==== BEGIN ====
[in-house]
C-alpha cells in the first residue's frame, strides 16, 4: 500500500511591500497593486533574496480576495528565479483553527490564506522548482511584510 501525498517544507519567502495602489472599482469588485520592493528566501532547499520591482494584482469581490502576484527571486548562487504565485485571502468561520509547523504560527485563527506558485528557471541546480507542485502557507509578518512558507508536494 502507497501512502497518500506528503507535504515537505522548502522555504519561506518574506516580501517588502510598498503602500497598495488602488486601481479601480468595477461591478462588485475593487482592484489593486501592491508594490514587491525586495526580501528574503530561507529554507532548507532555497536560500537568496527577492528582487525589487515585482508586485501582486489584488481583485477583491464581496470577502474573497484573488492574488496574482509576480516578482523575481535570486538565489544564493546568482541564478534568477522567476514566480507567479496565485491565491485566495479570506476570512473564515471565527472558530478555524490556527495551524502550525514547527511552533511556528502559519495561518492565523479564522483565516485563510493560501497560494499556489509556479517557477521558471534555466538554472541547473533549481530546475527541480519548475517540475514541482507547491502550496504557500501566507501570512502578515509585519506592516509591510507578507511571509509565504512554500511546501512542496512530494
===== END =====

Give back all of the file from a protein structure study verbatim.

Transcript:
[in-house]
C-alpha cells in the first residue's frame, strides 16, 4: 500500500511591500497593486533574496480576495528565479483553527490564506522548482511584510 501525498517544507519567502495602489472599482469588485520592493528566501532547499520591482494584482469581490502576484527571486548562487504565485485571502468561520509547523504560527485563527506558485528557471541546480507542485502557507509578518512558507508536494 502507497501512502497518500506528503507535504515537505522548502522555504519561506518574506516580501517588502510598498503602500497598495488602488486601481479601480468595477461591478462588485475593487482592484489593486501592491508594490514587491525586495526580501528574503530561507529554507532548507532555497536560500537568496527577492528582487525589487515585482508586485501582486489584488481583485477583491464581496470577502474573497484573488492574488496574482509576480516578482523575481535570486538565489544564493546568482541564478534568477522567476514566480507567479496565485491565491485566495479570506476570512473564515471565527472558530478555524490556527495551524502550525514547527511552533511556528502559519495561518492565523479564522483565516485563510493560501497560494499556489509556479517557477521558471534555466538554472541547473533549481530546475527541480519548475517540475514541482507547491502550496504557500501566507501570512502578515509585519506592516509591510507578507511571509509565504512554500511546501512542496512530494